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We have 373 Biomedical Engineering PhD Projects, Programmes & Scholarships for Self-funded Students






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Biomedical Engineering PhD Projects, Programmes & Scholarships for Self-funded Students

We have 373 Biomedical Engineering PhD Projects, Programmes & Scholarships for Self-funded Students

PhD candidates in Biomedical Engineering research how Engineering principles and technology can be applied to the improvement of healthcare. They develop innovative methods of preventing, diagnosing, and treating medical conditions.

What’s it like to study a PhD in Biomedical Engineering?

Working under the guidance of an expert supervisor, you’ll work towards an extended thesis that will make an original contribution to the field of Biomedical Engineering. You may work as part of an interdisciplinary team with academics in various fields such as Engineering, Mathematics and Medicine. Many PhD projects in Biomedical Engineering also involve collaboration with local hospitals and other healthcare facilities.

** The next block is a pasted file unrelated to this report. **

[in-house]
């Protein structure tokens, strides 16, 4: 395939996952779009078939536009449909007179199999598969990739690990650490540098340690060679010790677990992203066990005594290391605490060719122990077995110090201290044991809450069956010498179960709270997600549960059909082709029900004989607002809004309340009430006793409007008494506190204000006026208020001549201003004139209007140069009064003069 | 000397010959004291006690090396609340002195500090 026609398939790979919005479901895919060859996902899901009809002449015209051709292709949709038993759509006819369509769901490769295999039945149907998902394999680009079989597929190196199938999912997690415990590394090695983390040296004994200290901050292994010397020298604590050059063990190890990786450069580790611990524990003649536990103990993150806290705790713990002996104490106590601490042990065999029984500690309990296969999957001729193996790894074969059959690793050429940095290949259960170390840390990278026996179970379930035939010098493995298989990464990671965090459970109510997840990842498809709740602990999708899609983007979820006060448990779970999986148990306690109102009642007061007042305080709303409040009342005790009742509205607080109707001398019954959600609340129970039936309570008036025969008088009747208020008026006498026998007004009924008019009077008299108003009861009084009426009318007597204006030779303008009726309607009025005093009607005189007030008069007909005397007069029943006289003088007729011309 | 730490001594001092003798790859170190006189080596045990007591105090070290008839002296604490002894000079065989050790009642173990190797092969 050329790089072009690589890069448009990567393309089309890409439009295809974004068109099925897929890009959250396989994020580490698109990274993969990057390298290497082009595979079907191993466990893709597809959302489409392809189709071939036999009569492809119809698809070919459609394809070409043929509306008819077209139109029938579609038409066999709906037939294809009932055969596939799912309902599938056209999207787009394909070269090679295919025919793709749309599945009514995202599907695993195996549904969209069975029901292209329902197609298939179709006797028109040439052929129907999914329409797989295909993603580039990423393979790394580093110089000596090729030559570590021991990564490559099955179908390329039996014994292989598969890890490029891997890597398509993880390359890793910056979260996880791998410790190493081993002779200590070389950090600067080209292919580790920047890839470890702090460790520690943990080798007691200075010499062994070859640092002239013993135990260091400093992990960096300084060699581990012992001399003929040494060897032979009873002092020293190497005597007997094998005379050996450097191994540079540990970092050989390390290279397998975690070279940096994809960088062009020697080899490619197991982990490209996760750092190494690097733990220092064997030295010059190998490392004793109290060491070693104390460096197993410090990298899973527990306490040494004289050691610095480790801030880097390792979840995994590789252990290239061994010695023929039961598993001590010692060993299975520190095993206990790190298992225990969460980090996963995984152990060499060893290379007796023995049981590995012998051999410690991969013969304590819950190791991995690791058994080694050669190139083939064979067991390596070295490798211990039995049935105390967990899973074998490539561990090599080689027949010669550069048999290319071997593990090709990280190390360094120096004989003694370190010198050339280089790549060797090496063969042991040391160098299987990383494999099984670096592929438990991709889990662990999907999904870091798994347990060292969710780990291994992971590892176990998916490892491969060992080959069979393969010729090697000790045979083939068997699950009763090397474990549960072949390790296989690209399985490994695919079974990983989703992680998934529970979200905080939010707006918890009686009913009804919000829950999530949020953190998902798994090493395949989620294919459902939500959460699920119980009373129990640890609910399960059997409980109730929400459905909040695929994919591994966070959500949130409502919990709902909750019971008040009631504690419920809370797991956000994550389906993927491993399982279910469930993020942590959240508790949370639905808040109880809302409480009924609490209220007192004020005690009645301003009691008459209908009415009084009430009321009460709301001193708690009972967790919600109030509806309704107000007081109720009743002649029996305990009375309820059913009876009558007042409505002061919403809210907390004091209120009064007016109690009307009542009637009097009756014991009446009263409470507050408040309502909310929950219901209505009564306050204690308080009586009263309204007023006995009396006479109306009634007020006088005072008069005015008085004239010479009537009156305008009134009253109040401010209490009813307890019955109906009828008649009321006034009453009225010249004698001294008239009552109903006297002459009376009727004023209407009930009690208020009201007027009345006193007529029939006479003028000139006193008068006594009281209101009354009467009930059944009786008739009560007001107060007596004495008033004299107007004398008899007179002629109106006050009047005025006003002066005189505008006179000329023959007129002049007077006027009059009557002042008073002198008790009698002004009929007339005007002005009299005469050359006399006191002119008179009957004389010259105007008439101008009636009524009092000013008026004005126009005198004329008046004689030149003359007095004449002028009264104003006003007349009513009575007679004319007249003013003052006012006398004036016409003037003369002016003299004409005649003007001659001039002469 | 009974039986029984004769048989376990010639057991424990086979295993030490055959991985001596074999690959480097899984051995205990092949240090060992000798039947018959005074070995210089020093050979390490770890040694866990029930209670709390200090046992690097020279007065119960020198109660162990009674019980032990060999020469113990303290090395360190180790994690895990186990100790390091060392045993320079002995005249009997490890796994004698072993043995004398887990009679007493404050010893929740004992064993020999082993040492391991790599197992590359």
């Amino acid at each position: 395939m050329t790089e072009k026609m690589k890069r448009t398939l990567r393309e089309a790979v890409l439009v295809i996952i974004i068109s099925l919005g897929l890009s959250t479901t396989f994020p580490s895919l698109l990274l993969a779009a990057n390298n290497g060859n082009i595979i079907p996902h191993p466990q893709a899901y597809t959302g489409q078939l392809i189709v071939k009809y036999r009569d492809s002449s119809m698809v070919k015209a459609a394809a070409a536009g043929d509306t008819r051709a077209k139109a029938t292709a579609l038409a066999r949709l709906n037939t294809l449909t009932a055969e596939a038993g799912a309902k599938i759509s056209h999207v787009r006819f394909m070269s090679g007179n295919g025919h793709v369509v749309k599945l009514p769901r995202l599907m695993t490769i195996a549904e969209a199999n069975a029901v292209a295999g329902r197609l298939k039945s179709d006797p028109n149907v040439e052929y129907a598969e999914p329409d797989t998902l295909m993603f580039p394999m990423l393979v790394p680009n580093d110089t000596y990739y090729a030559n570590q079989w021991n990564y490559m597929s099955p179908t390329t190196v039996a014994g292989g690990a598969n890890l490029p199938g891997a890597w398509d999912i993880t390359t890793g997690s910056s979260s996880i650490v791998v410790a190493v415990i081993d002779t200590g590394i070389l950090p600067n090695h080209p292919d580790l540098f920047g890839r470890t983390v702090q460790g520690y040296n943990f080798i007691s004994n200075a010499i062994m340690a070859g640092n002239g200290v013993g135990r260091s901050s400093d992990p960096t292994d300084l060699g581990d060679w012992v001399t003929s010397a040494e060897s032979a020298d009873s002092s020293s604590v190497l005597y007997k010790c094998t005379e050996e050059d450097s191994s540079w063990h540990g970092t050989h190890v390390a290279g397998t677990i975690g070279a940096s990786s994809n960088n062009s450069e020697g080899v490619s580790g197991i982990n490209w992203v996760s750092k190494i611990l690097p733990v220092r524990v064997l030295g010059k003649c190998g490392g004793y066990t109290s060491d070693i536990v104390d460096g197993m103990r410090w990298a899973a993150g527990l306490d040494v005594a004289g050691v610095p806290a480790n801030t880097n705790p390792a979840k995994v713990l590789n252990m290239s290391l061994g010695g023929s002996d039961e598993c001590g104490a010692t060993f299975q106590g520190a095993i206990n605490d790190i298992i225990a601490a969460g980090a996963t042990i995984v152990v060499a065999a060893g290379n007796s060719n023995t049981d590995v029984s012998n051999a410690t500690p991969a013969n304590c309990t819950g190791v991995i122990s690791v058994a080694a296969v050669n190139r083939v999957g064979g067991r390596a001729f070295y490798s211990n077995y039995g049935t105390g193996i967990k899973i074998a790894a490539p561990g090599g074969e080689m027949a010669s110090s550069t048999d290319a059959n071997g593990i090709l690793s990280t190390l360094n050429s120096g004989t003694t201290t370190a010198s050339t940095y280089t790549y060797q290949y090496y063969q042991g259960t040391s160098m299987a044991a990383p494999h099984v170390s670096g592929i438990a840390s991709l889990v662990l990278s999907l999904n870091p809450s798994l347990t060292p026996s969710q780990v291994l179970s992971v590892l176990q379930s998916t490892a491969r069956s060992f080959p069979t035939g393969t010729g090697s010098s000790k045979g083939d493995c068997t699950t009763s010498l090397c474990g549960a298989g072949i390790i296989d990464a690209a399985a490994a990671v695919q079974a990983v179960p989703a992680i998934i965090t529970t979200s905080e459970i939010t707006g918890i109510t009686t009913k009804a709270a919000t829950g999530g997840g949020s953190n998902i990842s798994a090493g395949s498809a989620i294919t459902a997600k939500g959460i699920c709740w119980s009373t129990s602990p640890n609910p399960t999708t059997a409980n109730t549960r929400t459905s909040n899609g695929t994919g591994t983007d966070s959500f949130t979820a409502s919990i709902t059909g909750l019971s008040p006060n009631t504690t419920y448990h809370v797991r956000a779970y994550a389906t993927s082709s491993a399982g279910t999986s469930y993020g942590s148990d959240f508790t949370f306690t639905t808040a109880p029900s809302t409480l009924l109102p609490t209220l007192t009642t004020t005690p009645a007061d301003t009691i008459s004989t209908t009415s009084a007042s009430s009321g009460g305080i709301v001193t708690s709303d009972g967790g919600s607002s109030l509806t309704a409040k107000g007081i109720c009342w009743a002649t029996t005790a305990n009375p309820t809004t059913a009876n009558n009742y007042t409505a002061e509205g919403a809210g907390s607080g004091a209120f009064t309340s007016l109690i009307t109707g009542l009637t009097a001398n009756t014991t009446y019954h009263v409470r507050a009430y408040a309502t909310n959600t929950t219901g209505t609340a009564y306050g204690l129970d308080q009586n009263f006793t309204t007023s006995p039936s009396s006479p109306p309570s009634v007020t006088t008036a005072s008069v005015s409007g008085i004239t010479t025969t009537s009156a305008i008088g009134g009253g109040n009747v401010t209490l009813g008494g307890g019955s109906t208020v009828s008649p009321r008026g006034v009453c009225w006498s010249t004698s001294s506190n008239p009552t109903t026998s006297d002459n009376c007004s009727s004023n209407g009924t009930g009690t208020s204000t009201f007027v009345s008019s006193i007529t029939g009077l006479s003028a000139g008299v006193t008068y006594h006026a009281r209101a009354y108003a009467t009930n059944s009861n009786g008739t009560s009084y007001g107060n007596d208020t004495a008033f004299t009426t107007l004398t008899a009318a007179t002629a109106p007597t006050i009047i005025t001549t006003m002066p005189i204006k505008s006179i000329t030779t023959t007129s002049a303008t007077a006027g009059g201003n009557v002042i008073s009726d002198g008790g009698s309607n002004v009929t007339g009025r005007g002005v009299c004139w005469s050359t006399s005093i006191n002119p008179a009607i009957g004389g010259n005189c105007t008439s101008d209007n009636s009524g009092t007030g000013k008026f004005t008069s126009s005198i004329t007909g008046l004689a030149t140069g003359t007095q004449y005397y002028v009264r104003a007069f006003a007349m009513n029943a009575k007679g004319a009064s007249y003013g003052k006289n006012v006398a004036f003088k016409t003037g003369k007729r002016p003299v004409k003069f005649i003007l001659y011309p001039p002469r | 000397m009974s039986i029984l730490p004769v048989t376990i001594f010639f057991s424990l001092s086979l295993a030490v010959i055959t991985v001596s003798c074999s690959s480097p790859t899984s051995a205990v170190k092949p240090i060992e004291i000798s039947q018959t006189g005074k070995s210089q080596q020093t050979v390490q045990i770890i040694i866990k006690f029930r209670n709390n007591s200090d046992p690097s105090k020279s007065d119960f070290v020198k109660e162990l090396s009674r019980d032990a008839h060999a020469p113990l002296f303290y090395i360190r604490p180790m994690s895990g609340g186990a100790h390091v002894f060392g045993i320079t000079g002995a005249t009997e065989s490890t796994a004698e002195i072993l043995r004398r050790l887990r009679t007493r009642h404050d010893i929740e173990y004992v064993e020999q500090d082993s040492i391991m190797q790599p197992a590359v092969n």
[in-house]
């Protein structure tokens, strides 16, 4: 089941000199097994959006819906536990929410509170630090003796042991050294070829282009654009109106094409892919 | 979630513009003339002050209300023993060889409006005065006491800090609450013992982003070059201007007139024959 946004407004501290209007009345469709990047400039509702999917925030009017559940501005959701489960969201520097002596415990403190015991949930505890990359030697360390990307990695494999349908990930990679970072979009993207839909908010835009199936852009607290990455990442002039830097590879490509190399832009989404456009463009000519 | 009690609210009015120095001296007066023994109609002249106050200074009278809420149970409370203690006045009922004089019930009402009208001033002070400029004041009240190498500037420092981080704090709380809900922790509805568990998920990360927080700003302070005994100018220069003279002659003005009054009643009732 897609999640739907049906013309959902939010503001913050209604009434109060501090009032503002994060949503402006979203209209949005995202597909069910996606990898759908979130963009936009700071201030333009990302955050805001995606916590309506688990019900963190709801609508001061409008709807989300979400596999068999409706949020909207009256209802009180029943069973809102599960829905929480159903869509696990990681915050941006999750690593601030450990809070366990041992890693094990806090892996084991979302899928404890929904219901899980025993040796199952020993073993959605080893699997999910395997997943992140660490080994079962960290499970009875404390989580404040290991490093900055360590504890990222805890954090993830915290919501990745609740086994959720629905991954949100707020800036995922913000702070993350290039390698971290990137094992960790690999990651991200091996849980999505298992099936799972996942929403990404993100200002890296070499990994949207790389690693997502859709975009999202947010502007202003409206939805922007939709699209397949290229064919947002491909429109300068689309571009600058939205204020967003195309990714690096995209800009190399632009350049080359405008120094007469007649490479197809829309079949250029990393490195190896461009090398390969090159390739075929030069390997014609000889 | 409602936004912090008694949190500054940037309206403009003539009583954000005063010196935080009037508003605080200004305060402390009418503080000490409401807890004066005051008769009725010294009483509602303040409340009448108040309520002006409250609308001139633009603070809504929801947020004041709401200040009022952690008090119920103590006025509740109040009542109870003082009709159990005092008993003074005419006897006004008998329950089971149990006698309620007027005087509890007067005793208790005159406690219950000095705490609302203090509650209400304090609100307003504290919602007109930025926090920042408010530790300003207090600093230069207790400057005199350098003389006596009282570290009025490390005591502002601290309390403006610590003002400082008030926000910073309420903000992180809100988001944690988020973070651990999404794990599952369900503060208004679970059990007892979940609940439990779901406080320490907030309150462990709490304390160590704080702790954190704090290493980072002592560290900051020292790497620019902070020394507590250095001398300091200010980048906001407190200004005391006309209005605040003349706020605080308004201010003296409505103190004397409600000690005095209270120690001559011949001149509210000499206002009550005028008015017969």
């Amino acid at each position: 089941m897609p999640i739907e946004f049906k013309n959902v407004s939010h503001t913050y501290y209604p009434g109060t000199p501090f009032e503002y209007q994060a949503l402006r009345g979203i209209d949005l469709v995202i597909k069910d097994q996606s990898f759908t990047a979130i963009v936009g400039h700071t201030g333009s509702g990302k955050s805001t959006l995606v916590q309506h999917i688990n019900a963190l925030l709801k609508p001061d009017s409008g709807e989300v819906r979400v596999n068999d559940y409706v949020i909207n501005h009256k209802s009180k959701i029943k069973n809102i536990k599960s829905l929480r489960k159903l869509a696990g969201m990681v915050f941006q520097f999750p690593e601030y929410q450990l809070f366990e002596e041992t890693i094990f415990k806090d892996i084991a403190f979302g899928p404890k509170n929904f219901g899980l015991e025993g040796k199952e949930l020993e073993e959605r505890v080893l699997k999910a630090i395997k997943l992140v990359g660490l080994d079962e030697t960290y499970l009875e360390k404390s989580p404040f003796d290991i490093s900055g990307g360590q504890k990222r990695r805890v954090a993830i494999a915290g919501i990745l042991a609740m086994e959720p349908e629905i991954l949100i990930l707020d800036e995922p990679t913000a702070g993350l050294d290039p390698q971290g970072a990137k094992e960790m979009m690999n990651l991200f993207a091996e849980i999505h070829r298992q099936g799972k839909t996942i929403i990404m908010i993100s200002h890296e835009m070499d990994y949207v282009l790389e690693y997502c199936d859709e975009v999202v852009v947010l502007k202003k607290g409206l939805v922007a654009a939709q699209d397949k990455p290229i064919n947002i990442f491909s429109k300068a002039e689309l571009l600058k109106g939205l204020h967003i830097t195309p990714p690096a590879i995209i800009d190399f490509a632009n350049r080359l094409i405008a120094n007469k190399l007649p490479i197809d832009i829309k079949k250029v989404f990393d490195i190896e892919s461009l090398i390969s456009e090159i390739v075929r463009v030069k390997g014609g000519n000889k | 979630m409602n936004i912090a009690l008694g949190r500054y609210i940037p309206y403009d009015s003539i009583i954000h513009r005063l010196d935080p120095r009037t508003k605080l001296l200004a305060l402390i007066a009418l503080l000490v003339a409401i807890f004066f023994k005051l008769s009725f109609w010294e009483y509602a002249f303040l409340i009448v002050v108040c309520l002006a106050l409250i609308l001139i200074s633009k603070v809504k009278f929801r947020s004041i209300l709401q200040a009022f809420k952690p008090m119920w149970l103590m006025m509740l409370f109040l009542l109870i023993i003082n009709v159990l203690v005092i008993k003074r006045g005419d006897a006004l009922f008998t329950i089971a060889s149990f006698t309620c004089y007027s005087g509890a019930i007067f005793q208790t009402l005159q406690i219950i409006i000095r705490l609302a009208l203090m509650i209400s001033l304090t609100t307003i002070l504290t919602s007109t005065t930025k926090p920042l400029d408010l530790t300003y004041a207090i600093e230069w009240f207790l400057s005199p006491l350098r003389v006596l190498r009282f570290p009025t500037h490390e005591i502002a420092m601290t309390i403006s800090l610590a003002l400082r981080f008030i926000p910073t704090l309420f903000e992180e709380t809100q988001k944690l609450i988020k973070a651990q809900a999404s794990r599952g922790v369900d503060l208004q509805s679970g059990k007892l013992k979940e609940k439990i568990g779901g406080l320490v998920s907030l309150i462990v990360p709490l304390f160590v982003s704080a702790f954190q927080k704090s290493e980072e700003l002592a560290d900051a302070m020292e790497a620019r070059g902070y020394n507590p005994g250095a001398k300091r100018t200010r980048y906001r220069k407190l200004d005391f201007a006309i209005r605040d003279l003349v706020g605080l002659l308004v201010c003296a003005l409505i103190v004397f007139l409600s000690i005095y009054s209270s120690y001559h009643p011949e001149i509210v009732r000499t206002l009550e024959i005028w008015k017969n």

Possible research areas include:

  • Biomedical data science
  • Medical imaging
  • Biomaterials and regenerative engineering
  • Molecular and cellular engineering
  • Medical devices
  • Neural engineering

You may also be required to complete departmental training to consolidate your core research skills. There will likely be opportunities to connect with the wider academic community through attending conferences, publishing and undergraduate teaching.

Entry requirements for a PhD in Biomedical Engineering

The minimum entry requirement for a PhD in Biomedical Engineering is usually a 2:1 in Biomedical Engineering or related subject, though a Masters may sometimes be required (and is often an advantage, even when it is not a requirement!).

PhD in Biomedical Engineering funding options